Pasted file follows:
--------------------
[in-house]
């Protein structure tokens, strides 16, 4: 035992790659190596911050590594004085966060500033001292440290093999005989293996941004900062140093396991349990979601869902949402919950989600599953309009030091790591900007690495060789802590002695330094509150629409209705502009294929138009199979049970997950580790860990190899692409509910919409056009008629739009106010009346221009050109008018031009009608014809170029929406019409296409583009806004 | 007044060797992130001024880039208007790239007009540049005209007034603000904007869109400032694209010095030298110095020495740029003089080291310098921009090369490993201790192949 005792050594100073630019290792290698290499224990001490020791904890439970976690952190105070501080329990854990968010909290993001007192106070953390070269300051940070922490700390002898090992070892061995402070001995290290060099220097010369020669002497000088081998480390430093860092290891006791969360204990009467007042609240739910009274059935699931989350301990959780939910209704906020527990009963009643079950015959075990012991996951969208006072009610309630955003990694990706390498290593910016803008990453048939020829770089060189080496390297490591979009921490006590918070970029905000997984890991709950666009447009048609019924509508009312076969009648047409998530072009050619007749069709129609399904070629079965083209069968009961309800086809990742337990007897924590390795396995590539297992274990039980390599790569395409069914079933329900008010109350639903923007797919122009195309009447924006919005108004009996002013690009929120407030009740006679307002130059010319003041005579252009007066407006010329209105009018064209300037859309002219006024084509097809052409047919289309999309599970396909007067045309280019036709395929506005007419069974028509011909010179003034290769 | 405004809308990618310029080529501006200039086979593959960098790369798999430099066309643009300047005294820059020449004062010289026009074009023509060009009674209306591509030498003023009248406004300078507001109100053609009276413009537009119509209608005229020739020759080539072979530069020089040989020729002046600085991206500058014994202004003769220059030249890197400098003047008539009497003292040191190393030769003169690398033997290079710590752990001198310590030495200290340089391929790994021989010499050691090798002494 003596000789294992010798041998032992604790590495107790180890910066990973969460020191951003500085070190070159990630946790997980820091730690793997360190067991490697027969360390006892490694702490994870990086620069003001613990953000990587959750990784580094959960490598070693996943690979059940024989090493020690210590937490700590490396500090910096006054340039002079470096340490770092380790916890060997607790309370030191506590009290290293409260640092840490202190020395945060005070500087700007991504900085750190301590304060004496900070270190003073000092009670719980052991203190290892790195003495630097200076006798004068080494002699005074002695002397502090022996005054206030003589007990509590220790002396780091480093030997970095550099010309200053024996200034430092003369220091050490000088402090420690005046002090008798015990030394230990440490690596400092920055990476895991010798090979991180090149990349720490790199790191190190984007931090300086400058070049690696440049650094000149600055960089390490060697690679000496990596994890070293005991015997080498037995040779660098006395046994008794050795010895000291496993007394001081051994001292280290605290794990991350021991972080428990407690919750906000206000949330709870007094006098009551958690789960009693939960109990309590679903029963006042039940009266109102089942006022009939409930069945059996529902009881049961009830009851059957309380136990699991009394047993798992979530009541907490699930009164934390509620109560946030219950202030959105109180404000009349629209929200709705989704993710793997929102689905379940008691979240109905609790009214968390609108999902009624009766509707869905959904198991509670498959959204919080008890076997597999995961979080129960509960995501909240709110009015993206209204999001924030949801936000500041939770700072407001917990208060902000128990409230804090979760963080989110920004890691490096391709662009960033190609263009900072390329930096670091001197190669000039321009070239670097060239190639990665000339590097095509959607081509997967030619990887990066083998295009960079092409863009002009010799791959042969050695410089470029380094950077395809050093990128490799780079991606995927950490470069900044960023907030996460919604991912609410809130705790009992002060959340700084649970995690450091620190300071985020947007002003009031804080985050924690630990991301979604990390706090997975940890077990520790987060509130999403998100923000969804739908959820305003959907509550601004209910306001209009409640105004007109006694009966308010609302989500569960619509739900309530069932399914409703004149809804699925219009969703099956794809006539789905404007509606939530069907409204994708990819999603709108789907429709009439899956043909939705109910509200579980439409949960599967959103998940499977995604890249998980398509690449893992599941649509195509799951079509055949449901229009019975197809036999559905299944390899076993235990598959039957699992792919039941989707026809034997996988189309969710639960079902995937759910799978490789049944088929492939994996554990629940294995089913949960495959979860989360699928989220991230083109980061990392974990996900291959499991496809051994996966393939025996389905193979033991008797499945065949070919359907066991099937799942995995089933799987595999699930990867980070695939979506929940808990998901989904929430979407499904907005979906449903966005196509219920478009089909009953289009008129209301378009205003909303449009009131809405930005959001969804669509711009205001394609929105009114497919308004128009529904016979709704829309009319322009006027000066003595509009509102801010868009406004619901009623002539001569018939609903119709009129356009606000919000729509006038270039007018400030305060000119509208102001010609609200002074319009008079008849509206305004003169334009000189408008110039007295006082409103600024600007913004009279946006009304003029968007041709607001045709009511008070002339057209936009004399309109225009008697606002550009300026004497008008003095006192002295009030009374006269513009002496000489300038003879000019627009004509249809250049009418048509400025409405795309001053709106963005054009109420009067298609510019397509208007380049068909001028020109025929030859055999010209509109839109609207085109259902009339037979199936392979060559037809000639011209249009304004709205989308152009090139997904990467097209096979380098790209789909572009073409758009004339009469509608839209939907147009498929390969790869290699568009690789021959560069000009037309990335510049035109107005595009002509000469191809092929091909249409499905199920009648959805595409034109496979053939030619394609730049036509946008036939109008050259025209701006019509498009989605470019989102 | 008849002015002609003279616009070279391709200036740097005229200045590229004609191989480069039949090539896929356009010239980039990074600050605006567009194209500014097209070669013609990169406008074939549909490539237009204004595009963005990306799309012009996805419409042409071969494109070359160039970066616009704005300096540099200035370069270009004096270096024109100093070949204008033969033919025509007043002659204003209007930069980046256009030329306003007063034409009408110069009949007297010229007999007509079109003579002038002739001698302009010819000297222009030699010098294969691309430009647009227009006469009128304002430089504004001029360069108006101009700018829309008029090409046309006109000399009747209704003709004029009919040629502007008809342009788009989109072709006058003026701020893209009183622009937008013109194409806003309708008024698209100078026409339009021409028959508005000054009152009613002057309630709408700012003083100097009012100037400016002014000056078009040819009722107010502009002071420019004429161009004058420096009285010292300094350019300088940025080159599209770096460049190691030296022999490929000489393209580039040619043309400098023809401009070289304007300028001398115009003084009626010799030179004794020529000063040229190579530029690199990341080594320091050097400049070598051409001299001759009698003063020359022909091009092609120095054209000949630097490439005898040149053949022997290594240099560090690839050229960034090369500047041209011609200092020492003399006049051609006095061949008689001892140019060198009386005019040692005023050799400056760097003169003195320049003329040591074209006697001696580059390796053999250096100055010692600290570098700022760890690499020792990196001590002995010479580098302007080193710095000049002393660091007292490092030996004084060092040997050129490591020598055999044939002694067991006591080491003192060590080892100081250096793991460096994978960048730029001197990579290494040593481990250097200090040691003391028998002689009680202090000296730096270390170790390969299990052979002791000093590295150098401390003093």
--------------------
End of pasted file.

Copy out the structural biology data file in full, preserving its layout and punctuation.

[in-house]
């Protein structure tokens, strides 16, 4: 035992790659190596911050590594004085966060500033001292440290093999005989293996941004900062140093396991349990979601869902949402919950989600599953309009030091790591900007690495060789802590002695330094509150629409209705502009294929138009199979049970997950580790860990190899692409509910919409056009008629739009106010009346221009050109008018031009009608014809170029929406019409296409583009806004 | 007044060797992130001024880039208007790239007009540049005209007034603000904007869109400032694209010095030298110095020495740029003089080291310098921009090369490993201790192949 005792050594100073630019290792290698290499224990001490020791904890439970976690952190105070501080329990854990968010909290993001007192106070953390070269300051940070922490700390002898090992070892061995402070001995290290060099220097010369020669002497000088081998480390430093860092290891006791969360204990009467007042609240739910009274059935699931989350301990959780939910209704906020527990009963009643079950015959075990012991996951969208006072009610309630955003990694990706390498290593910016803008990453048939020829770089060189080496390297490591979009921490006590918070970029905000997984890991709950666009447009048609019924509508009312076969009648047409998530072009050619007749069709129609399904070629079965083209069968009961309800086809990742337990007897924590390795396995590539297992274990039980390599790569395409069914079933329900008010109350639903923007797919122009195309009447924006919005108004009996002013690009929120407030009740006679307002130059010319003041005579252009007066407006010329209105009018064209300037859309002219006024084509097809052409047919289309999309599970396909007067045309280019036709395929506005007419069974028509011909010179003034290769 | 405004809308990618310029080529501006200039086979593959960098790369798999430099066309643009300047005294820059020449004062010289026009074009023509060009009674209306591509030498003023009248406004300078507001109100053609009276413009537009119509209608005229020739020759080539072979530069020089040989020729002046600085991206500058014994202004003769220059030249890197400098003047008539009497003292040191190393030769003169690398033997290079710590752990001198310590030495200290340089391929790994021989010499050691090798002494 003596000789294992010798041998032992604790590495107790180890910066990973969460020191951003500085070190070159990630946790997980820091730690793997360190067991490697027969360390006892490694702490994870990086620069003001613990953000990587959750990784580094959960490598070693996943690979059940024989090493020690210590937490700590490396500090910096006054340039002079470096340490770092380790916890060997607790309370030191506590009290290293409260640092840490202190020395945060005070500087700007991504900085750190301590304060004496900070270190003073000092009670719980052991203190290892790195003495630097200076006798004068080494002699005074002695002397502090022996005054206030003589007990509590220790002396780091480093030997970095550099010309200053024996200034430092003369220091050490000088402090420690005046002090008798015990030394230990440490690596400092920055990476895991010798090979991180090149990349720490790199790191190190984007931090300086400058070049690696440049650094000149600055960089390490060697690679000496990596994890070293005991015997080498037995040779660098006395046994008794050795010895000291496993007394001081051994001292280290605290794990991350021991972080428990407690919750906000206000949330709870007094006098009551958690789960009693939960109990309590679903029963006042039940009266109102089942006022009939409930069945059996529902009881049961009830009851059957309380136990699991009394047993798992979530009541907490699930009164934390509620109560946030219950202030959105109180404000009349629209929200709705989704993710793997929102689905379940008691979240109905609790009214968390609108999902009624009766509707869905959904198991509670498959959204919080008890076997597999995961979080129960509960995501909240709110009015993206209204999001924030949801936000500041939770700072407001917990208060902000128990409230804090979760963080989110920004890691490096391709662009960033190609263009900072390329930096670091001197190669000039321009070239670097060239190639990665000339590097095509959607081509997967030619990887990066083998295009960079092409863009002009010799791959042969050695410089470029380094950077395809050093990128490799780079991606995927950490470069900044960023907030996460919604991912609410809130705790009992002060959340700084649970995690450091620190300071985020947007002003009031804080985050924690630990991301979604990390706090997975940890077990520790987060509130999403998100923000969804739908959820305003959907509550601004209910306001209009409640105004007109006694009966308010609302989500569960619509739900309530069932399914409703004149809804699925219009969703099956794809006539789905404007509606939530069907409204994708990819999603709108789907429709009439899956043909939705109910509200579980439409949960599967959103998940499977995604890249998980398509690449893992599941649509195509799951079509055949449901229009019975197809036999559905299944390899076993235990598959039957699992792919039941989707026809034997996988189309969710639960079902995937759910799978490789049944088929492939994996554990629940294995089913949960495959979860989360699928989220991230083109980061990392974990996900291959499991496809051994996966393939025996389905193979033991008797499945065949070919359907066991099937799942995995089933799987595999699930990867980070695939979506929940808990998901989904929430979407499904907005979906449903966005196509219920478009089909009953289009008129209301378009205003909303449009009131809405930005959001969804669509711009205001394609929105009114497919308004128009529904016979709704829309009319322009006027000066003595509009509102801010868009406004619901009623002539001569018939609903119709009129356009606000919000729509006038270039007018400030305060000119509208102001010609609200002074319009008079008849509206305004003169334009000189408008110039007295006082409103600024600007913004009279946006009304003029968007041709607001045709009511008070002339057209936009004399309109225009008697606002550009300026004497008008003095006192002295009030009374006269513009002496000489300038003879000019627009004509249809250049009418048509400025409405795309001053709106963005054009109420009067298609510019397509208007380049068909001028020109025929030859055999010209509109839109609207085109259902009339037979199936392979060559037809000639011209249009304004709205989308152009090139997904990467097209096979380098790209789909572009073409758009004339009469509608839209939907147009498929390969790869290699568009690789021959560069000009037309990335510049035109107005595009002509000469191809092929091909249409499905199920009648959805595409034109496979053939030619394609730049036509946008036939109008050259025209701006019509498009989605470019989102 | 008849002015002609003279616009070279391709200036740097005229200045590229004609191989480069039949090539896929356009010239980039990074600050605006567009194209500014097209070669013609990169406008074939549909490539237009204004595009963005990306799309012009996805419409042409071969494109070359160039970066616009704005300096540099200035370069270009004096270096024109100093070949204008033969033919025509007043002659204003209007930069980046256009030329306003007063034409009408110069009949007297010229007999007509079109003579002038002739001698302009010819000297222009030699010098294969691309430009647009227009006469009128304002430089504004001029360069108006101009700018829309008029090409046309006109000399009747209704003709004029009919040629502007008809342009788009989109072709006058003026701020893209009183622009937008013109194409806003309708008024698209100078026409339009021409028959508005000054009152009613002057309630709408700012003083100097009012100037400016002014000056078009040819009722107010502009002071420019004429161009004058420096009285010292300094350019300088940025080159599209770096460049190691030296022999490929000489393209580039040619043309400098023809401009070289304007300028001398115009003084009626010799030179004794020529000063040229190579530029690199990341080594320091050097400049070598051409001299001759009698003063020359022909091009092609120095054209000949630097490439005898040149053949022997290594240099560090690839050229960034090369500047041209011609200092020492003399006049051609006095061949008689001892140019060198009386005019040692005023050799400056760097003169003195320049003329040591074209006697001696580059390796053999250096100055010692600290570098700022760890690499020792990196001590002995010479580098302007080193710095000049002393660091007292490092030996004084060092040997050129490591020598055999044939002694067991006591080491003192060590080892100081250096793991460096994978960048730029001197990579290494040593481990250097200090040691003391028998002689009680202090000296730096270390170790390969299990052979002791000093590295150098401390003093």